The dispute over this territory was officially taken up by Nepal during former Prime Minister I.K. Gujral’s visit to Kathmandu in June 1997. Gujral had told the Nepal Government that it could send maps and other papers relating to its claim to the Government of India for examination. However, India has contradicted this position saying that the river Kali begins only from the meeting point of the Lipu Gad with the stream from Kalapani springs. In the survey of India maps, the border thus leaves the mid stream of the Kali river below Kalapani turning eastwards away from the river, to follow the high watershed. It is important to mention here that the first regular surveys of the upper reaches of the Kali river were conducted during the time of British India in 1870s. Such a map of 1879 vintage shows the whole Kalapani area as part of India.
Even a fresh set of surveys conducted by the Nepalese surveyors in the 1920s, confirmed the 1879 border alignment. Apart from this official sources claim that administrative and revenue records dating back to 1830s (available with the UP State Government), show that Kalapani area has traditionally been administered as part of Pithoragarh district.
Effects of changes in Nepal
The issue of Kalapani was raised by Girija Prasad Koirala, the Prime Minister of Nepal, when his Indian counterpart met him at Colombo on the eve of 10th Summit of the South Asian Association for Regional Co-operation. Referring to the meeting Koirala said in Kathmandu, in the first week of August 1998, that he told Vajpayee to settle the Kalapani border issue as early as possible on the basis of historical documents and other valid paper. He also added that unless India could come up with new valid papers or valid historical documentary proof about Kalapani, it belongs to Nepal. Further, in a 25-point programme signed by the ruling Nepali Congress president and Prime Minister Girija Prasad Koirala and Sahana Prashan, CPN(ML) President, a new found partner-in-governance, the two parties expressed their commitment to ending the border dispute through dialogue while reaffirming that the Kalapani area belonged to Nepal and that Indian troops should vacate it. Differences over the issue continued when King Birendra visited New Delhi in January 1999. In a published Nepalese map, the Indo-Nepal border has been depicted, falling along the Lipu Gad right up to the main Himalayan crest-even as the river has been named as Mahakali. Following its border agreement with China, Nepal has suggested that the sensitive western extremely along the junction be discussed trilaterally between China, Nepal and India, adding yet another dimension to the dispute. It was feared that the continuing border dispute may endanger the safe movements of traders and pilgrims along the strategically-located Lipu Lekh Pass-the all weather and reliable entry point into Tibet from Almora.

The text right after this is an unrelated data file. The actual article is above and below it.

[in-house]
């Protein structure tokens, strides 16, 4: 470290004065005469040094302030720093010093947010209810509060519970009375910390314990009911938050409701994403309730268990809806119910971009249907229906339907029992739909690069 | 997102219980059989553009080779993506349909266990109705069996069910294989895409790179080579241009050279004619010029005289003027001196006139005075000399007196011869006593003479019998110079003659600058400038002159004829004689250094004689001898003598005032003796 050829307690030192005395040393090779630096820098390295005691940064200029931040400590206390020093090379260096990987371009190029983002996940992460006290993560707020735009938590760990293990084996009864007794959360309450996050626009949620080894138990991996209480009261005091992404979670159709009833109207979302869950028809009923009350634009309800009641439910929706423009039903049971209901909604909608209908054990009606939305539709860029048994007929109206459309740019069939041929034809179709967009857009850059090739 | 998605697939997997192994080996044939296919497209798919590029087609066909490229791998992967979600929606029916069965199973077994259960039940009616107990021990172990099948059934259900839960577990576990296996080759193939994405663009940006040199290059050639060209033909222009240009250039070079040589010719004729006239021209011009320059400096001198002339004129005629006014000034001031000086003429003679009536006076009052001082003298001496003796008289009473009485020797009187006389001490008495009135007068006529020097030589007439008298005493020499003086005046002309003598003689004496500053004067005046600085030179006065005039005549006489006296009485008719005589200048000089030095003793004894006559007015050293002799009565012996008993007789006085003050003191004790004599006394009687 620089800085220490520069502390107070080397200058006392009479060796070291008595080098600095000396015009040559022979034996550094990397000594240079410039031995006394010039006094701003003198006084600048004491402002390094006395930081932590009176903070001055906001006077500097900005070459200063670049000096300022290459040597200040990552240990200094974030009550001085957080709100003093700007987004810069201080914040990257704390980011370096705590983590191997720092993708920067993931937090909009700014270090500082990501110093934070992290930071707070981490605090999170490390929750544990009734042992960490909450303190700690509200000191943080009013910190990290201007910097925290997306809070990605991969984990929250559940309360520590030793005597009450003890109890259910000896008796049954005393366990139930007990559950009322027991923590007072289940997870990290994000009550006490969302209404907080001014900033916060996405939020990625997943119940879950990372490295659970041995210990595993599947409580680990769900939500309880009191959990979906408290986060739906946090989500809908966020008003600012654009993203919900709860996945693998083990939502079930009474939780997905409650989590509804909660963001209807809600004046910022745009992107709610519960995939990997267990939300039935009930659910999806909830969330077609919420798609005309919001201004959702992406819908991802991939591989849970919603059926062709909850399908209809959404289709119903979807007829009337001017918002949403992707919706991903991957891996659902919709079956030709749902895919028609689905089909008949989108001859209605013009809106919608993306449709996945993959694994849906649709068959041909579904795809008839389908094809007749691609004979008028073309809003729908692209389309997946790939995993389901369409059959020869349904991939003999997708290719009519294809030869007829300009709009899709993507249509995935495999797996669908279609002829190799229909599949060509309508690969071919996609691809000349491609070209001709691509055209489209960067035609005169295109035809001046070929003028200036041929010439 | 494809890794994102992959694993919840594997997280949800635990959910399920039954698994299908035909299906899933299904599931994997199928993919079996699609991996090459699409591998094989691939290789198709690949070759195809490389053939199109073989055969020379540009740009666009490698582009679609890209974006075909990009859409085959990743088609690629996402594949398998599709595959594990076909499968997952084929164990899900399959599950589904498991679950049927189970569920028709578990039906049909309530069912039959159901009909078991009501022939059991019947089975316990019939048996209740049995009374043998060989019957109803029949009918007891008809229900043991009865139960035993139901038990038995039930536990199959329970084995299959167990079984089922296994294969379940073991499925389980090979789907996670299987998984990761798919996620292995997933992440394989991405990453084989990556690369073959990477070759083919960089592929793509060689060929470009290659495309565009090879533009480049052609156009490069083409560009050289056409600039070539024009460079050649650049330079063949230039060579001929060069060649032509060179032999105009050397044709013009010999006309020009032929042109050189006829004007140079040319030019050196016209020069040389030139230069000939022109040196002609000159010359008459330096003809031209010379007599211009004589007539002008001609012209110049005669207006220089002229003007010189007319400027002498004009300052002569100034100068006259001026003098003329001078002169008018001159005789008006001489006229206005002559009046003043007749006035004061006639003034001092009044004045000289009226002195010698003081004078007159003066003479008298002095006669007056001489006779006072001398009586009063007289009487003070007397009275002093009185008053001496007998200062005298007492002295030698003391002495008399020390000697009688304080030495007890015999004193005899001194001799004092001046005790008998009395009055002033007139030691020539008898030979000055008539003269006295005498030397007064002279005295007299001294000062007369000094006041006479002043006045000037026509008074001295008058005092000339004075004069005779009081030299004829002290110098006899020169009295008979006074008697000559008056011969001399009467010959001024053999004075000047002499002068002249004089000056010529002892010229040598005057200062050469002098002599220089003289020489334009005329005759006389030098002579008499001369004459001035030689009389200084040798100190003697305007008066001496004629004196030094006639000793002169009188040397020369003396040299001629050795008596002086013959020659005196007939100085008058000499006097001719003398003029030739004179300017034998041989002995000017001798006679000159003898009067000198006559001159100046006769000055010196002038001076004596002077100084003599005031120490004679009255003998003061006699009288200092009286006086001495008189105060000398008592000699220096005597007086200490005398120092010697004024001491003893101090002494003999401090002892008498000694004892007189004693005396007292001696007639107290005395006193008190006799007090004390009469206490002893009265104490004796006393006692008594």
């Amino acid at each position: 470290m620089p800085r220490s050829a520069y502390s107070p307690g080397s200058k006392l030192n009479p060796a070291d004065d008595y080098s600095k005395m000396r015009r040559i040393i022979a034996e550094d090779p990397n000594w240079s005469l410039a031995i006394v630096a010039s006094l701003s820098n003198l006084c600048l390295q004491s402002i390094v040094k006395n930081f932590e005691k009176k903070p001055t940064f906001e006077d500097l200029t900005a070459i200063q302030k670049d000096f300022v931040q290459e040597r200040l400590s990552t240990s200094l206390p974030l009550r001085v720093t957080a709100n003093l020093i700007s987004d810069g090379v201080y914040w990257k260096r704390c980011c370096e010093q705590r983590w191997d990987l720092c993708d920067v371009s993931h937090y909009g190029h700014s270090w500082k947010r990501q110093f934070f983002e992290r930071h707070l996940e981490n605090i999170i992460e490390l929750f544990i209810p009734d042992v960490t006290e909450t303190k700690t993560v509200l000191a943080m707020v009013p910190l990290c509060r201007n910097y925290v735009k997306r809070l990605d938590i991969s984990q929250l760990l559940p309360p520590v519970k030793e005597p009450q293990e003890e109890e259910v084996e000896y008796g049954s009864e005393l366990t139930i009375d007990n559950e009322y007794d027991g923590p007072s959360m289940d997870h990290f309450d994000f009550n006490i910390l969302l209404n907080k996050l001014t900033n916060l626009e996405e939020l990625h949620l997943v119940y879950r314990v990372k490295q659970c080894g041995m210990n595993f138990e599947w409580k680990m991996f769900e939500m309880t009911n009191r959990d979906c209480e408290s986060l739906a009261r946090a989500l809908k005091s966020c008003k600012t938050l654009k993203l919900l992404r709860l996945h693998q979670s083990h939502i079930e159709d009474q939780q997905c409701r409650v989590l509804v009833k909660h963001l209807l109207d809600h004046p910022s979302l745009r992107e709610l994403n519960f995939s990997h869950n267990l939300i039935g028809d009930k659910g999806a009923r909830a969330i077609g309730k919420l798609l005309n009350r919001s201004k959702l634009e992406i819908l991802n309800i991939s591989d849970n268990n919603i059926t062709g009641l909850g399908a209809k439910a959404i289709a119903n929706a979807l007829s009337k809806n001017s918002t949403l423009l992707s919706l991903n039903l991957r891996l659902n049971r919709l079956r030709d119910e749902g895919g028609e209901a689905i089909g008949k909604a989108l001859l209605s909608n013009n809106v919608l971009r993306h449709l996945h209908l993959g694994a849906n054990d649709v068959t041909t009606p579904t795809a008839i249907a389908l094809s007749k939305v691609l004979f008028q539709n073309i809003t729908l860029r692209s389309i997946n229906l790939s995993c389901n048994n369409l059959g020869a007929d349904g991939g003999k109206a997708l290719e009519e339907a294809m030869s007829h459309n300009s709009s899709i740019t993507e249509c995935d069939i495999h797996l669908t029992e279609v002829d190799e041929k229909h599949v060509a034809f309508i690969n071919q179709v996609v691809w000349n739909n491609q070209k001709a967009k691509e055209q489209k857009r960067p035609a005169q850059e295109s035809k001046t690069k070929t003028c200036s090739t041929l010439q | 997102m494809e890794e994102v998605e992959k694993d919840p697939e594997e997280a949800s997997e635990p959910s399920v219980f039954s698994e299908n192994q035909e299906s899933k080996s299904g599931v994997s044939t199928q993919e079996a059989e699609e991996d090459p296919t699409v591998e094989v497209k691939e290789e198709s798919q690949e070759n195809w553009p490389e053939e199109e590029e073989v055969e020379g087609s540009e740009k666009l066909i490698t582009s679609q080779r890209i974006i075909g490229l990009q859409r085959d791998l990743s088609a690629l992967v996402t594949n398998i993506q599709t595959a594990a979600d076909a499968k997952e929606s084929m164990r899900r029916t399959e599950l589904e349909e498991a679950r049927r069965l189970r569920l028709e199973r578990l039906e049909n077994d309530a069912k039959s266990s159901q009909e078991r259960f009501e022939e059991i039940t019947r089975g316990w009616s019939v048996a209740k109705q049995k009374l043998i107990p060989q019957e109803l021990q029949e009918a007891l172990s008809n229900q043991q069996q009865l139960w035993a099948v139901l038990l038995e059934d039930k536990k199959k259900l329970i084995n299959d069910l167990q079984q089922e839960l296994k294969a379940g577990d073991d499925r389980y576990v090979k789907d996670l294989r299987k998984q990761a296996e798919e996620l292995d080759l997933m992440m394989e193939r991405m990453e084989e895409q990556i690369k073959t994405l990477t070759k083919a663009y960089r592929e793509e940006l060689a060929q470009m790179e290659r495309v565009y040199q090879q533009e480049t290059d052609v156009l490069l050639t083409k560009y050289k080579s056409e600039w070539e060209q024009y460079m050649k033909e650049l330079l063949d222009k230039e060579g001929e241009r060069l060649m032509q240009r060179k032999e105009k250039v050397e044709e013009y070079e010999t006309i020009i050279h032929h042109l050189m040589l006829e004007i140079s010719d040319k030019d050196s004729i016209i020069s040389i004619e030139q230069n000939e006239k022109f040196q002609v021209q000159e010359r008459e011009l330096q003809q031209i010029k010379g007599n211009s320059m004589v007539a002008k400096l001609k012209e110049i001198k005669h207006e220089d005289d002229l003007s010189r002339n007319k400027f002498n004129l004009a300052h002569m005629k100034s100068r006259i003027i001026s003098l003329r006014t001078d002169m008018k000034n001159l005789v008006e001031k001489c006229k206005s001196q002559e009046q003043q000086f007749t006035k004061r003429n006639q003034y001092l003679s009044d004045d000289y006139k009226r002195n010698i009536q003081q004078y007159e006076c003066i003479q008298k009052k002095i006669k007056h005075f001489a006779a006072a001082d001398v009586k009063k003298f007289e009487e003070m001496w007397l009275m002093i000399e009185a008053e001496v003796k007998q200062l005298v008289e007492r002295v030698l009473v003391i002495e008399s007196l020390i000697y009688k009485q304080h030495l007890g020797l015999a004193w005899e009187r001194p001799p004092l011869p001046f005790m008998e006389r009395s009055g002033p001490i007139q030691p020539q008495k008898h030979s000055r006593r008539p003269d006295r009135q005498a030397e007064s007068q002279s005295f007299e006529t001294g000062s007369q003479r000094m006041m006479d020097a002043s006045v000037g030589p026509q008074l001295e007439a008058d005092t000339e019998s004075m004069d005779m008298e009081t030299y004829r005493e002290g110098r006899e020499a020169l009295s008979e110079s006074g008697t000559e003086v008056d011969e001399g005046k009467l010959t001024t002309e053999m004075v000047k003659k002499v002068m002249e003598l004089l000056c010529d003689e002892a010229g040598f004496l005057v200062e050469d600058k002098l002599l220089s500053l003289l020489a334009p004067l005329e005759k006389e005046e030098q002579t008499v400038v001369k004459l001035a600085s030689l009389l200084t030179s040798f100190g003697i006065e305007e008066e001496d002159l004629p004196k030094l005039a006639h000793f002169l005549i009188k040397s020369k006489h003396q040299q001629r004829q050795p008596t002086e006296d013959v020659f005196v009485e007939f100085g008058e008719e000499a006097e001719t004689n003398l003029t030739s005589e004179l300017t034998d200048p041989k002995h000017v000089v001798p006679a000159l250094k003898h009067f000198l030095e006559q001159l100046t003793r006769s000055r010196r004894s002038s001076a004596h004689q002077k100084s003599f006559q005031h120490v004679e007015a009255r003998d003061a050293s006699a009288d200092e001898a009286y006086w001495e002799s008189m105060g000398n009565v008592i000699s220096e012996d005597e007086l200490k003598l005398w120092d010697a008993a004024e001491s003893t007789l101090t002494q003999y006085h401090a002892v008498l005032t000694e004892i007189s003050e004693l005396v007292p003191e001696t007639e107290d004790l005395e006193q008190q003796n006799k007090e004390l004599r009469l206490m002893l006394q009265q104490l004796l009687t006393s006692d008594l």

(The writer is a Professor and Head Department of Political Science B.N.Mandal University, Madhepura, Bihar).